AsphaltPro: Could you tell us about some changes you’ve seen take place in the asphalt crew “culture” in the past couple of years?
Teri Wells: From my perspective, my crewmates at Pike have always been accepting of women in the crew. Currently, we have two other women working on the same crew as I do. They definitely consider us as equals. The women on my crew work just as hard as the men, and they see that. In the past, people that did not know me in the company would say, “Does she know what she is doing?” After working with me and getting to know who I am, they would realize that I know what I am doing. Overall, I can say that I have never had an issue because I am a woman.
AsphaltPro: What do you think is the most important skill you’ve brought to your position as a roller operator in the asphalt industry?
Teri Wells: Caring about quality. Even though I do not have an education that relates to the construction industry, being a nurse has helped me in so many ways in my position as a roller operator in the asphalt industry. The skills of critical thinking, communication and problem solving are key to my position. I also think that being confident and patient is something that I brought on board that is beneficial to my crewmates and me.
I am an example of someone with a different background that joined the construction industry with no prior knowledge, but worked hard and learned the industry’s skills on the job. The women should be confident and trust that they are capable of doing anything in this industry even if they come from a different background. Women should not let other people tell them that they cannot do something, because they can, she can, and they need trust the process.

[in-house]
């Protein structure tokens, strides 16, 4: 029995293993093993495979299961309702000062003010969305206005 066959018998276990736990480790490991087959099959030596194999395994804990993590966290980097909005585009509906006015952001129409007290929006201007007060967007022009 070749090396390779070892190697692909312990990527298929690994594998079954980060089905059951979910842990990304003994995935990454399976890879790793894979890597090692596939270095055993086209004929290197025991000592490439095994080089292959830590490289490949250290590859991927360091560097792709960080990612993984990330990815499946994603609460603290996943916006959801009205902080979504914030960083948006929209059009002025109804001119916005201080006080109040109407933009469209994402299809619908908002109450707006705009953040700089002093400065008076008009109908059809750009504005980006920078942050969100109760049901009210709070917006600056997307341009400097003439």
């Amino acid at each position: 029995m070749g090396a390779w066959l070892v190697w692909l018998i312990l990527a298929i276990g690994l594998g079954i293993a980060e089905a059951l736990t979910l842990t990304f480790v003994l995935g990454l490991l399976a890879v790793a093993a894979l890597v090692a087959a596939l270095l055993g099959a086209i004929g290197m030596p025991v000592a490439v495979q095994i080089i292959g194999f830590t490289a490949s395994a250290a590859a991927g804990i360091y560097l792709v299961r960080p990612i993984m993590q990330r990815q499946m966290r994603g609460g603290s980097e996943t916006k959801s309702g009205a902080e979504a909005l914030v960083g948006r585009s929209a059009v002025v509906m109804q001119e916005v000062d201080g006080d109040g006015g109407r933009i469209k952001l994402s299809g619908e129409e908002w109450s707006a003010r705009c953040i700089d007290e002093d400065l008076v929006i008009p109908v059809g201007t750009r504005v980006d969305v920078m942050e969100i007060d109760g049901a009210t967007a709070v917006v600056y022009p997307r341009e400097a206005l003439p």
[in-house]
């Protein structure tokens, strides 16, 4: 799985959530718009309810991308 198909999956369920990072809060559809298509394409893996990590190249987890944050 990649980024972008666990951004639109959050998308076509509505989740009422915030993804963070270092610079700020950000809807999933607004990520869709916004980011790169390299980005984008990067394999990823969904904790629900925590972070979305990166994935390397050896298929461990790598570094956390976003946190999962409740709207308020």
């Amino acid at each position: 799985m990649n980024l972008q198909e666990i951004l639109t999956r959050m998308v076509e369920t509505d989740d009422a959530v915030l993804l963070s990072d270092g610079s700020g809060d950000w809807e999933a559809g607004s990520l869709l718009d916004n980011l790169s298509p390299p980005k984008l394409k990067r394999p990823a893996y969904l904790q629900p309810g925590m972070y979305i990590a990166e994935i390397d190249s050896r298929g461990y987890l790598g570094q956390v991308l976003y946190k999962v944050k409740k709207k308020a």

AsphaltPro: Why did you become a roller operator? What about rolling is “most cool” to you?
Teri Wells: I became a roller operator because I was at the right place at the right time. I am happy being a roller operator, and I do not mind doing other job duties, but I do think I am good at it. I love when we get hard projects that can be challenging for a roller operator. For example, roundabout and driveway. I challenge myself daily to see how few lines I can leave on the mat. I love when I complete the project that looks and feels perfect.
AsphaltPro: What is the most challenging project you’ve been a part of and how did you and the asphalt crew overcome the challenge?
Teri Wells: A couple years ago, we were performing a night work in Concord, New Hampshire. The project was challenging because it was at night, cold and we were doing ramps. The asphalt dries out quickly on an angle, so our crew needed to communicate effectively and quickly in order to complete the job smoothly and safely. We did think outside the box to complete the project. Communication, attention and teamwork was important for the completion of this project.
AsphaltPro: It’s a fact that asphalt paving can be hot and dusty. How do you respond to people who say it’s a “dirty job?”
Teri Wells: I cannot deny that asphalt paving is hot, dusty and a dirty job; however, there is nothing more rewarding than turning a junk road into a smooth road. It is a fulfilling job because the asphalt industry is an essential component to business, leisure and everyday life.
An incorrect perception that we have, as an industry, is that women are not qualified to perform labor or trade jobs. As a human being, you can do anything you want to do. The women should not feel discouraged just because the asphalt/construction industry is a male dominant field. More women need to get into this industry. It is good and honest work. You learn unique skills and you get to see a lot more than four walls every day.
AsphaltPro: What is the most rewarding aspect for you, personally, of being in the asphalt business?
Teri Wells: I feel that the most rewarding aspect of being in the asphalt business is that you will leave a lasting impression around the community, and you can take pride in creating something that the community depends upon. I feel great knowing that I am contributing to the infrastructure and framework that so many people depend upon each day. Additionally, paving is a team effort, and my crewmates are awesome. Everyone knows what he or she is supposed to do and we are very close because we spend so much time together. I love all these aspects of my job.